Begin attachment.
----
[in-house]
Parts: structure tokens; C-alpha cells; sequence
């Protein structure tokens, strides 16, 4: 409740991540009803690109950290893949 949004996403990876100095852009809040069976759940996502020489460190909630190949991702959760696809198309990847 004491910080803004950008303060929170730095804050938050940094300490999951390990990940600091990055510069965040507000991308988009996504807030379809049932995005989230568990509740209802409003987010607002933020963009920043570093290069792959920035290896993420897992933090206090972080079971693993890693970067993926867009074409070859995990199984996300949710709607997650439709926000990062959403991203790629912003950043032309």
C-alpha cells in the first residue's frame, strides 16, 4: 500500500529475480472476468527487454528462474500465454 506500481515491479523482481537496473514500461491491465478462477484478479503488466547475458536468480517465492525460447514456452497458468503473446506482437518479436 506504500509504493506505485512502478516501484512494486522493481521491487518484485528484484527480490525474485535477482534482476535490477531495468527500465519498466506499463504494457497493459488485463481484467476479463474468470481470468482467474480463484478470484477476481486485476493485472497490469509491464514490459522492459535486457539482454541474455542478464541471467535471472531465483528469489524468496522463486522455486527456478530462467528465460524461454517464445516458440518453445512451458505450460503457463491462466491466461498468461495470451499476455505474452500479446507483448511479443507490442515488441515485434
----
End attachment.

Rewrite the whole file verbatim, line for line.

[in-house]
Parts: structure tokens; C-alpha cells; sequence
């Protein structure tokens, strides 16, 4: 409740991540009803690109950290893949 949004996403990876100095852009809040069976759940996502020489460190909630190949991702959760696809198309990847 004491910080803004950008303060929170730095804050938050940094300490999951390990990940600091990055510069965040507000991308988009996504807030379809049932995005989230568990509740209802409003987010607002933020963009920043570093290069792959920035290896993420897992933090206090972080079971693993890693970067993926867009074409070859995990199984996300949710709607997650439709926000990062959403991203790629912003950043032309």
C-alpha cells in the first residue's frame, strides 16, 4: 500500500529475480472476468527487454528462474500465454 506500481515491479523482481537496473514500461491491465478462477484478479503488466547475458536468480517465492525460447514456452497458468503473446506482437518479436 506504500509504493506505485512502478516501484512494486522493481521491487518484485528484484527480490525474485535477482534482476535490477531495468527500465519498466506499463504494457497493459488485463481484467476479463474468470481470468482467474480463484478470484477476481486485476493485472497490469509491464514490459522492459535486457539482454541474455542478464541471467535471472531465483528469489524468496522463486522455486527456478530462467528465460524461454517464445516458440518453445512451458505450460503457463491462466491466461498468461495470451499476455505474452500479446507483448511479443507490442515488441515485434